nce, we will supply it. Is this a Christian thing to do?


C S Lewis cautions us in
The Abolition of Man
, “What we call man’s power over nature
turns out to be a power exercised by some men over other men with nature as its
instrument.”


Applied to biotech
, should we have as a goal to remake, redesign and prefabricate
ourselves?


Question: When given the opportunity to improve himself, he did not enhance himself.
Christ did not enhance or reengineer either himself or others.


Morally responsible stewardsh
ip

(guided by a biblical understanding of the relationship
between the created (man) and the creator) vs the second creation narrative (humans
conquer the world and create a new world).


We need to remember that Christianity seeks to alleviate suffering, n
ot because suffering
is evil, but because this is compassion

this is what love does.


Weakness of the “that is playing God” argument.


Relieving suffering or artificially enhancing?



The ultimate goal of Christian medicine is not immortality. Our goal is

not to avoid
death at all costs, but to create as fulfilled a life on earth as we can.


We should use biotechnologies to relieve suffering in a way which protects human
dignity without making humans less human.

Claim:


The natural Christian attitude seems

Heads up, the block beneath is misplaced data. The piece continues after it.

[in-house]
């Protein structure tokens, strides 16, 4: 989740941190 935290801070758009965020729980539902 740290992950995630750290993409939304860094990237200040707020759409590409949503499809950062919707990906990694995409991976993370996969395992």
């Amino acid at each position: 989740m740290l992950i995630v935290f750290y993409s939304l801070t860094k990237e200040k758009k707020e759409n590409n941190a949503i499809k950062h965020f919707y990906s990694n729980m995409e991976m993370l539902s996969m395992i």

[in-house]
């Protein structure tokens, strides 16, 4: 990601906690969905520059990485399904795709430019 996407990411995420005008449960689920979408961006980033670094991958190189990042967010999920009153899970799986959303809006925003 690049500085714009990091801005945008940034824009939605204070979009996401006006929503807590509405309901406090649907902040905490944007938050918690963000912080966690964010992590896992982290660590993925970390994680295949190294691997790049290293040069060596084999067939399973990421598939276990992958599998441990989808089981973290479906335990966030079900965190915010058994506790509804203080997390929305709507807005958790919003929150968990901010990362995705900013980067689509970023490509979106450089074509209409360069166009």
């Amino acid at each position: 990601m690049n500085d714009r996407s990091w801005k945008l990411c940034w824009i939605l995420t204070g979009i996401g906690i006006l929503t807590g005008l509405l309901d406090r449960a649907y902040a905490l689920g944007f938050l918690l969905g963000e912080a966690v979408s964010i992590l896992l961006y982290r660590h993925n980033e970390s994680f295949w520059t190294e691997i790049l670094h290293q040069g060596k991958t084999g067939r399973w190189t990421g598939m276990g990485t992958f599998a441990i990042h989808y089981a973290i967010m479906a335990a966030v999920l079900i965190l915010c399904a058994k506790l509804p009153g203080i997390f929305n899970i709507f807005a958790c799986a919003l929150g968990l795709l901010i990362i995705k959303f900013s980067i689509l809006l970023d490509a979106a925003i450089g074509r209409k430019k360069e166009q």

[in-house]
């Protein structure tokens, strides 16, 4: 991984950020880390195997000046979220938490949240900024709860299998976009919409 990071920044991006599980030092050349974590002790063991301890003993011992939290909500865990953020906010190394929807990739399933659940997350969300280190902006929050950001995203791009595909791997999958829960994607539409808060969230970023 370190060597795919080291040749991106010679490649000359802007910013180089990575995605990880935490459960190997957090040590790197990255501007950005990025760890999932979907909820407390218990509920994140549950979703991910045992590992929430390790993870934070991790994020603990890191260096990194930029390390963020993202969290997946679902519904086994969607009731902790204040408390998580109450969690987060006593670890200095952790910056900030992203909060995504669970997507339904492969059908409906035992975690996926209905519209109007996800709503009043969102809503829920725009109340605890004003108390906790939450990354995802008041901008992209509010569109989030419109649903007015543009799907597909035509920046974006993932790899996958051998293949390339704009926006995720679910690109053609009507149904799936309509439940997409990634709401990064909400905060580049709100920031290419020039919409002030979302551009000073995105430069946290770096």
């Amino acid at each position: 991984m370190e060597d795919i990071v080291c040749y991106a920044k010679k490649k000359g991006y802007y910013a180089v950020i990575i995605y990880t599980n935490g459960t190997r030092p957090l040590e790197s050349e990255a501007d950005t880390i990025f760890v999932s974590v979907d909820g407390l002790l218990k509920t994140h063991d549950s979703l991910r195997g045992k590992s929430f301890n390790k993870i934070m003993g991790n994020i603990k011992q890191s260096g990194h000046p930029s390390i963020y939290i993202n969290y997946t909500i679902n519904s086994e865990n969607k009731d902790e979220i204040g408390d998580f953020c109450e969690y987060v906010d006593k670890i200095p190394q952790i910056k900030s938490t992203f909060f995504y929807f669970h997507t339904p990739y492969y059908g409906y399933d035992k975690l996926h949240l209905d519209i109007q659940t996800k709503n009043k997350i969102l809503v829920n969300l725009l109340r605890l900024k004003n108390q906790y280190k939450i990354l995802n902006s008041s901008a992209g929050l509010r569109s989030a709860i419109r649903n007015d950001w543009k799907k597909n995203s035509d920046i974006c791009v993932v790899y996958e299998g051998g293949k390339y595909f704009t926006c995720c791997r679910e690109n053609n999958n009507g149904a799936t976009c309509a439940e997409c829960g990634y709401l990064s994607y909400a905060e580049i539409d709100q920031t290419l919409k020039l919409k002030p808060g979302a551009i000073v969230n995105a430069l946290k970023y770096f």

to be liberal when it comes to using technology to
reduce suffering and to improve the quality of natural life, but to be conservative in
unnaturally altering life for personal or monetary benefit.



Biotechnologies which can alleviate human suffering and

at the same time uphold human
dignity, while understanding that the goal is not to prevent death.


Question: What kinds of biotechnology might reasonably be seen to violate human
dignity? Technologies which force us to do something against our wills (s
uch as GMOs
which are not labeled)


Human experimentation

Technologies which clearly benefit a small group but which h
urts the majority (again,
GMOs?,

human

cloning for reproductive purposes or in order to create human organs. Does it
apply to embryonic stem cell research or even to IVF?

Forcing someone to stay alive who has chosen to no longer take food or certain kinds of
treatments.


Q: Does the technolo
gy assist us in fulfilling or stewardship responsibilities?


Q: Does the technology require or promote the commodification or destruction of human
life? Does the technology demean, debase or degrade individuals?


Q: Does the technology primarily appeal to

our basest inclinations?


Q: Is the technology a vehicle to promote our own narcissistic self
-
absorption?


Q: Does the pursuit or use of the technology make just use of resources?


Q: Does the technology promote genuine human flourishing or does it more
likely
promote technological and economic imperatives? Must we adapt

to the technology, or
was the technology designed to adapt to human nature and human needs?


Question: How much additional technology is necessary to produce, maintain or safely
constra
in/contain the technology?



IV.
A
C
ase
S
tudy
: Stem Cell Research
:


Stem Cell Research


Are there moral implications? We should start there.


Are there ethical issues?


Is this to enhance human capability or is it to give health and alleviate suffering?


Is there sufficient negative harm to others which more than offsets possible good?